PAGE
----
Taylor was the type who went to his car after a trip and immediately upon getting in, never thought about the job at all, until it was time to go again. He knew many pilots whose identity was inextricably linked to his title–one guy’s wife referred to him as “Captain Mason” in casual conversation–but that wasn’t him. So maybe; no, definitely, he’d be missing essential layover survival gear in the Rollaboard he’d seldom opened.

Many; most of his seniority peers were flying the heavy metal to Europe, Asia and South America. But that was its own kind of beating, with at least one all-night leg, two for Deep South to Buenos Aires and the like. That aged a pilot fast but worse, it meant fourteen to sixteen days away from home. For Taylor, it was all about home and family, and maybe not getting older any faster than he already was. “You don’t use power tools after a trip,” one old squadron bud explained to him the mind-numbing jet lag that went with the body clock flip flop.

A goddam layover. He began to think of all the important stuff he should have put into his overnight bag, meant to put in and would now wish he had. But leaving the airport, all thoughts of the job vanished.

“It’s Kelly’s birthday,” Barry said. “Twenty-four. Guess she’ll have to celebrate it in Seattle.”

“Could be so much worse. Think Des Moines.”

Barry laughed. “I’m not saying a word to Dixie. That’s your job.”

Get your head back in the game, Taylor admonished himself. A glance at a fuel flow gauge showed what a half hour burn would be; double it, divide into time remaining, see how that matches the planned arrival fuel–or doesn’t. It’s a living algorithm playing in his head the entire flight. A good visual sweep will land experienced eyes on exactly what’s wrong, too. You just have to keep looking, letting the fuel algorithm and the visual sweep run in the background.

“I can ask for direct Coaldale,” Beaver suggested, holding the hand mic at the ready. We’ll never get that, Taylor knew from experience, not mid-afternoon with Area 51 and the Nellis military airspace hot with restricted activity. Beaver just didn’t have the big picture yet, and the air traffic controller would wonder why we were even wasting our time and his asking.

“Sure,” Taylor said. Why not? Let him learn. When he was an FO, Taylor hated overbearing captains. No harm in Beav asking, plus, as a captain it’s smart to only say “no” when absolutely necessary. In fact, he seldom said “no” but rather, “I’m not comfortable with that or “that’s probably not a good idea.” Like the old guys he flew FO for did and the subtle hint was enough to steer the crew without being heavy-handed. Give the FO some breathing room.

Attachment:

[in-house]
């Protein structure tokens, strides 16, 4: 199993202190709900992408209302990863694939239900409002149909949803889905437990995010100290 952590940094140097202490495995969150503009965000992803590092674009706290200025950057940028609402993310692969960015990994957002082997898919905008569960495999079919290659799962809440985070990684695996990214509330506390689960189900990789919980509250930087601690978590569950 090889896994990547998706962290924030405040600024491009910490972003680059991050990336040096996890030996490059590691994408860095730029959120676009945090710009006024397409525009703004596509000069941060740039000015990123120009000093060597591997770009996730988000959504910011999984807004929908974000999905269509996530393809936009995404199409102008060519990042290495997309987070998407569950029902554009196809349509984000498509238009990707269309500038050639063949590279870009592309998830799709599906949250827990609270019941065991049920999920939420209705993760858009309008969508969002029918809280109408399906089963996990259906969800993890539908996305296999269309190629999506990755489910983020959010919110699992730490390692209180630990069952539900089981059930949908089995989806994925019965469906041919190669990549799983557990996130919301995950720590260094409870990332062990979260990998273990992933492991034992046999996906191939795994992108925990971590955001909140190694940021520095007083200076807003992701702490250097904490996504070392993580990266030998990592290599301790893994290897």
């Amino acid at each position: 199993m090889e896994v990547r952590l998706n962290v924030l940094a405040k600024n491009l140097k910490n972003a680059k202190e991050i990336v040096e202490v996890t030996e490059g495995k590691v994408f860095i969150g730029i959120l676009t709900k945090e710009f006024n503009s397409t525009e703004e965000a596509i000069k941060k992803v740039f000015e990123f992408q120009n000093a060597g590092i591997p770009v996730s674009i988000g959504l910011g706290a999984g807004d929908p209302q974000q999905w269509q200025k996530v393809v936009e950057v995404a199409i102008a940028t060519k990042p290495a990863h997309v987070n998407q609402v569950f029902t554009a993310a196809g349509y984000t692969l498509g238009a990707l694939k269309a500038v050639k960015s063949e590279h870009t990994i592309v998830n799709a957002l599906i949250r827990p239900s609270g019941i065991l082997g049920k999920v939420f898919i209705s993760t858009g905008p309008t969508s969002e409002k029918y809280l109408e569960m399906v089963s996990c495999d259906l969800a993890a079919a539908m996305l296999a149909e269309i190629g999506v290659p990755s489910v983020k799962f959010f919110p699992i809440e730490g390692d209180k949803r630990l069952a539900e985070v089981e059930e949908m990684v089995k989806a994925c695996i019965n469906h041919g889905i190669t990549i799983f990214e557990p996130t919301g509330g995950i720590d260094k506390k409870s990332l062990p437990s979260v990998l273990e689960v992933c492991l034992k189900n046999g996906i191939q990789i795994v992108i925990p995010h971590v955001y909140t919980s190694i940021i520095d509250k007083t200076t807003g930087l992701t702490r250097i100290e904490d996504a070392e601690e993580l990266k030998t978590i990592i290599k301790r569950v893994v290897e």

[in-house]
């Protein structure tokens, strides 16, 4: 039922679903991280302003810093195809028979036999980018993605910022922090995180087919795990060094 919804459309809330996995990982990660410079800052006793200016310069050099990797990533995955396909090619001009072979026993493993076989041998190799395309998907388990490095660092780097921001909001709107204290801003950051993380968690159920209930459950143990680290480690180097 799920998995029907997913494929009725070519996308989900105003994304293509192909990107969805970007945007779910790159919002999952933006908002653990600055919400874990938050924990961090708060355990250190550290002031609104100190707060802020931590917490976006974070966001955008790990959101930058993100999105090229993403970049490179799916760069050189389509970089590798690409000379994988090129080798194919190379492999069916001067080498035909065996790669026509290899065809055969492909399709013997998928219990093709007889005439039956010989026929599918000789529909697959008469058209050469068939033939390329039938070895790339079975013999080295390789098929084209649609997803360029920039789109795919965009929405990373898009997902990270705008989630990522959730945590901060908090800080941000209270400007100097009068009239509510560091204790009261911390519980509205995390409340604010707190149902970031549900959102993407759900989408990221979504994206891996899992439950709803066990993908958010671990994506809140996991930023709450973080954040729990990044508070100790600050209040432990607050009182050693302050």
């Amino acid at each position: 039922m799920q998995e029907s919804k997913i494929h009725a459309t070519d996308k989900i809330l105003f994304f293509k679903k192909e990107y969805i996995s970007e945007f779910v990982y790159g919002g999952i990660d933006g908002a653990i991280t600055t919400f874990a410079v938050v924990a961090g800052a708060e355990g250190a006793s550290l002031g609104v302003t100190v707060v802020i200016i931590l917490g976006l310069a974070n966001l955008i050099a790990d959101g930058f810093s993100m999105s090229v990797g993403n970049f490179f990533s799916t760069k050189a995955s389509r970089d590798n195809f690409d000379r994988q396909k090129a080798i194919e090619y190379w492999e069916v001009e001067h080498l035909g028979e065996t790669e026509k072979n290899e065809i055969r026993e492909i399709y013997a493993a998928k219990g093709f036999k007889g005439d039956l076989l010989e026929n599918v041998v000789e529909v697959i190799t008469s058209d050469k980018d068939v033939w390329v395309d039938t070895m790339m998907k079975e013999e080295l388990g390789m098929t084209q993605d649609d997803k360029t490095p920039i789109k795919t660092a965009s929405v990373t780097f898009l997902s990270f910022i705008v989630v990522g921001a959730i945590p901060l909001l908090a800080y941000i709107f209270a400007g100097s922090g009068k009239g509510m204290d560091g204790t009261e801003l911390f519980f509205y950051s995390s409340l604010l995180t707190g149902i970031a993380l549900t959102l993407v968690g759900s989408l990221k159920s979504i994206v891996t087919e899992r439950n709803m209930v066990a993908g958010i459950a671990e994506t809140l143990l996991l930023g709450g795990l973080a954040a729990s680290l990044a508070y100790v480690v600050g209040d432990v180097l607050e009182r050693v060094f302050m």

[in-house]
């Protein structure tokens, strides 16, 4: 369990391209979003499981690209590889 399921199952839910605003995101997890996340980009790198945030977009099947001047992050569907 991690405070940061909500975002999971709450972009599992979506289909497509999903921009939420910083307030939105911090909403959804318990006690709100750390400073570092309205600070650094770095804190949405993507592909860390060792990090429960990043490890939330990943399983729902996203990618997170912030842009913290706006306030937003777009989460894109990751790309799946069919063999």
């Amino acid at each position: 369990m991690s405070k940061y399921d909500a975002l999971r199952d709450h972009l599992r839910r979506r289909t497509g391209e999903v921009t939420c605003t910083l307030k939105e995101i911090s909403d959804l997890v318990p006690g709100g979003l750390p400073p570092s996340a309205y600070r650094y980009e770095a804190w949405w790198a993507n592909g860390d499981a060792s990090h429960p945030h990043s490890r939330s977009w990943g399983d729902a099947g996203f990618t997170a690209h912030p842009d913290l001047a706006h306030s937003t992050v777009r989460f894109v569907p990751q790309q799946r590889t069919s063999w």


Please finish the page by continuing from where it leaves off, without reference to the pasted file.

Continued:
“Unable,” the air traffic controller snapped as soon as the Beaver requested the shortcut. Taylor yawned, feigned indifference.

“Well I don’t know why,” Taylor lied, “we can’t go over the top of their restricted airspace at 40,000 feet.” But he did know, he’d punched through the top of military airspace in afterburner, just screwing around. Nose up to the vertical, let ‘er fly. That’d get you up through 50,000 feet, asshole puckered about flameouts on the tail slide. The sky went to real dark blue, that high up.
Beautiful, it was.

“You wanna go back?” Taylor asked, changing the subject. A good halfway point, although on a normal turn, they’d be almost halfway home. Now, halfway to god knows where. Stop being such a pussy, he told himself.

“I’m good,” Beav piped up immediately. Seriously? Everything has to be about big balls, hacking the mission, never have to take a leak? Your urologist, Taylor figured, will be waiting for you in a few years, billing for the cumulative damage. If you don’t die of deep vein thrombosis first. The airline lost a few every year from that, sitting on their ass for too many long flight hours.

Beav made a dramatic grab for his quick-don O2 mask.

“It’ll be a minute,” Taylor said. “They’ll have to set this up.” A cart, someone to wait in the cockpit–bathroom monitor–to open the door afterward. God help Beav if Dixie was roped into babysitting him during Taylor’s absence. Please, sweet baby Jesus, let me get out of here without him briefing me–

“I’ve got the radios, the aircraft, autopilot-autothrottle on …”

Too late. The cabin chime.

“Taylor,” he stated, hoping maybe the call would silence the Beav.

“Feeding main tanks,” Beaver continued. When did you become such an assbag, Taylor asked himself. You get on the van, go to the hotel ….

“We’re ready, Mav.” That was Dixie being cute with a Top Gun reference. You check in, shuck the polyester, drag on some Levis …

“Going direct Wilson Creek,” Beav continued his recitation.

Fuck. He’s probably going to want to go have a beer wherever they’re shipwrecked tonight. How did the Skipper do it, always having Gilligan dogging his heels? He flashed back to his own DC-10 engineer days, turning on all the fuel boost pumps, announcing to the grizzled old captain hunched in the left seat, “All pumps on, stepping back.” A hand wave, probably annoyed. He finally got it.